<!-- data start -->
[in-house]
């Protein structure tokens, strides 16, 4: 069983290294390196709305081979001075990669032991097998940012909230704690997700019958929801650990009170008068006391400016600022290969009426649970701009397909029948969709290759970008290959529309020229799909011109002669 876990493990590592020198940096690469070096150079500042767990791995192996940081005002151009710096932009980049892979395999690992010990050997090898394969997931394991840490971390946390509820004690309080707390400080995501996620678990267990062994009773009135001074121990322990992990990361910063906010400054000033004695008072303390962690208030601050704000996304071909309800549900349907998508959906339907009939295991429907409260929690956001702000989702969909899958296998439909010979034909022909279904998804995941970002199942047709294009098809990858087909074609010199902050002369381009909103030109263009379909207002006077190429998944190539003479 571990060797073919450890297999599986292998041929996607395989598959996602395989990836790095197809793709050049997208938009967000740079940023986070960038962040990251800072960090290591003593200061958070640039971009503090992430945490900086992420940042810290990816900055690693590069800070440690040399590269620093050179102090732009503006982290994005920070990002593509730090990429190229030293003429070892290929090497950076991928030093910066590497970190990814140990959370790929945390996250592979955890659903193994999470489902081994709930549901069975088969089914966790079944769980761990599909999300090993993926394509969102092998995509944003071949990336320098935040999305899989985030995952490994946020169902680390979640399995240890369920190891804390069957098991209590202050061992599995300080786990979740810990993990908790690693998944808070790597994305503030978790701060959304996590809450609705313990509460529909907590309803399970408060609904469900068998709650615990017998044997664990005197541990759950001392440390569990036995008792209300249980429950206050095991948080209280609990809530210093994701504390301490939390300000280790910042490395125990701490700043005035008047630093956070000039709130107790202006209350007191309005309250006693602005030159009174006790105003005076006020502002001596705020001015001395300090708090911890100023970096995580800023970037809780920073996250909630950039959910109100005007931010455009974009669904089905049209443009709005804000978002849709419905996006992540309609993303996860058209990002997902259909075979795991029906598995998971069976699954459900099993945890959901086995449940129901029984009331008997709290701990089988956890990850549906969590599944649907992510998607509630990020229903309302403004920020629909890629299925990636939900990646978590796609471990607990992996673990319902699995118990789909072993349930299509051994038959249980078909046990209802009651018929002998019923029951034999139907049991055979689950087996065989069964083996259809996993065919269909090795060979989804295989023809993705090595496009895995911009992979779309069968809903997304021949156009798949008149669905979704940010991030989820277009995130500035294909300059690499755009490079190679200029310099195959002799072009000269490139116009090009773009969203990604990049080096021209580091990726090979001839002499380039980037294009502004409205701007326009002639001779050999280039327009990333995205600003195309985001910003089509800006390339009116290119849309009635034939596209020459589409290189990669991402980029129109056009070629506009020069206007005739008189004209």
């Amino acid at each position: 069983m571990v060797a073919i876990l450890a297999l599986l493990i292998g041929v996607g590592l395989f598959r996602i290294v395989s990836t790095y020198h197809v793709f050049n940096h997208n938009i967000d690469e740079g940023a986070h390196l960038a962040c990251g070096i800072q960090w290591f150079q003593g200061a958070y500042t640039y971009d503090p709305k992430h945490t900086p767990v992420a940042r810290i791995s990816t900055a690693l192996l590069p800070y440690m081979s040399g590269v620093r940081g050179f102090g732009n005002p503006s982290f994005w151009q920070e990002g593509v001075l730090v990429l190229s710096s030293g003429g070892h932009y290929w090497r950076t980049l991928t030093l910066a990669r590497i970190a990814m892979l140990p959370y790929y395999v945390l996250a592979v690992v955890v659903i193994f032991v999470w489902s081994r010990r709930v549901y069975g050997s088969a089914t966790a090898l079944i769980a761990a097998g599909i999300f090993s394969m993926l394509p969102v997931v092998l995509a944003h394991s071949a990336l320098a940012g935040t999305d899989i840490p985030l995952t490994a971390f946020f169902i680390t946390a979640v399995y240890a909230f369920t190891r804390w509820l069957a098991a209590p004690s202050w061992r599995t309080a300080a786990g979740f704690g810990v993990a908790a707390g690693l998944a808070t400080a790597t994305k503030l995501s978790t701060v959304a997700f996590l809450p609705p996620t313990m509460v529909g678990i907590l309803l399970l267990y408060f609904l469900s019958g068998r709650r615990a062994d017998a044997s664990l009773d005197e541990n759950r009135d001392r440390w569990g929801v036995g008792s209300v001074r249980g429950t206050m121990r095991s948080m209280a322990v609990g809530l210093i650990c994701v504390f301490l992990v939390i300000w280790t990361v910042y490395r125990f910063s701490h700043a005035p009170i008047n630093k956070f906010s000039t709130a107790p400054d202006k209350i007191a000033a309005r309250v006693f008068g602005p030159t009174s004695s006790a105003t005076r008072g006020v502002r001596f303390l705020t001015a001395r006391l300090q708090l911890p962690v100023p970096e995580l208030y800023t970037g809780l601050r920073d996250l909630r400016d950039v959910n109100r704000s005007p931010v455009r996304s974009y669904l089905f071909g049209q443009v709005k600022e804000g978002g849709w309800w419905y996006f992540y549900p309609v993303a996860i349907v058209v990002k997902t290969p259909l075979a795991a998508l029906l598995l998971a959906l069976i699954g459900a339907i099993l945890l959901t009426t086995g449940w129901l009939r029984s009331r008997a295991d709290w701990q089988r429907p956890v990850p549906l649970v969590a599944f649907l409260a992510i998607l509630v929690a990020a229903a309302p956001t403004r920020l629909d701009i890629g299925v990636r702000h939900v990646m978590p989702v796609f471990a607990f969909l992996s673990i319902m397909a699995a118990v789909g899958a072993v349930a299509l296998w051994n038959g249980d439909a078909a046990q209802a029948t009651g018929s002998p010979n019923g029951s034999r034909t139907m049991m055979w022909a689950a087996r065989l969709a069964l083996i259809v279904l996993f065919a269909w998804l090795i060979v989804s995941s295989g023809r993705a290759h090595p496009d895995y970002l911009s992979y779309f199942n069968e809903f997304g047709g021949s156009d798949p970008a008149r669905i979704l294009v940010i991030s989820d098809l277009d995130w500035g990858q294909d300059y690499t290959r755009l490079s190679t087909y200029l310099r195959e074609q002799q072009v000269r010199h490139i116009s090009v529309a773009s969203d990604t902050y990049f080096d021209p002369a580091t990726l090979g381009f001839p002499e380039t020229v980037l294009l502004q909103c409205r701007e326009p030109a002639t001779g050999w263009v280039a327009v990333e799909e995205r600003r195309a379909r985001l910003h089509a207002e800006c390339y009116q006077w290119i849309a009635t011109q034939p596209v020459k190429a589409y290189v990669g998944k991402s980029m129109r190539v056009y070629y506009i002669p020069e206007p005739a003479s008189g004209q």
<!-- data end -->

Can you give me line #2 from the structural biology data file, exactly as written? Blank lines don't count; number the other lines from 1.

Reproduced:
């Protein structure tokens, strides 16, 4: 069983290294390196709305081979001075990669032991097998940012909230704690997700019958929801650990009170008068006391400016600022290969009426649970701009397909029948969709290759970008290959529309020229799909011109002669 876990493990590592020198940096690469070096150079500042767990791995192996940081005002151009710096932009980049892979395999690992010990050997090898394969997931394991840490971390946390509820004690309080707390400080995501996620678990267990062994009773009135001074121990322990992990990361910063906010400054000033004695008072303390962690208030601050704000996304071909309800549900349907998508959906339907009939295991429907409260929690956001702000989702969909899958296998439909010979034909022909279904998804995941970002199942047709294009098809990858087909074609010199902050002369381009909103030109263009379909207002006077190429998944190539003479 571990060797073919450890297999599986292998041929996607395989598959996602395989990836790095197809793709050049997208938009967000740079940023986070960038962040990251800072960090290591003593200061958070640039971009503090992430945490900086992420940042810290990816900055690693590069800070440690040399590269620093050179102090732009503006982290994005920070990002593509730090990429190229030293003429070892290929090497950076991928030093910066590497970190990814140990959370790929945390996250592979955890659903193994999470489902081994709930549901069975088969089914966790079944769980761990599909999300090993993926394509969102092998995509944003071949990336320098935040999305899989985030995952490994946020169902680390979640399995240890369920190891804390069957098991209590202050061992599995300080786990979740810990993990908790690693998944808070790597994305503030978790701060959304996590809450609705313990509460529909907590309803399970408060609904469900068998709650615990017998044997664990005197541990759950001392440390569990036995008792209300249980429950206050095991948080209280609990809530210093994701504390301490939390300000280790910042490395125990701490700043005035008047630093956070000039709130107790202006209350007191309005309250006693602005030159009174006790105003005076006020502002001596705020001015001395300090708090911890100023970096995580800023970037809780920073996250909630950039959910109100005007931010455009974009669904089905049209443009709005804000978002849709419905996006992540309609993303996860058209990002997902259909075979795991029906598995998971069976699954459900099993945890959901086995449940129901029984009331008997709290701990089988956890990850549906969590599944649907992510998607509630990020229903309302403004920020629909890629299925990636939900990646978590796609471990607990992996673990319902699995118990789909072993349930299509051994038959249980078909046990209802009651018929002998019923029951034999139907049991055979689950087996065989069964083996259809996993065919269909090795060979989804295989023809993705090595496009895995911009992979779309069968809903997304021949156009798949008149669905979704940010991030989820277009995130500035294909300059690499755009490079190679200029310099195959002799072009000269490139116009090009773009969203990604990049080096021209580091990726090979001839002499380039980037294009502004409205701007326009002639001779050999280039327009990333995205600003195309985001910003089509800006390339009116290119849309009635034939596209020459589409290189990669991402980029129109056009070629506009020069206007005739008189004209």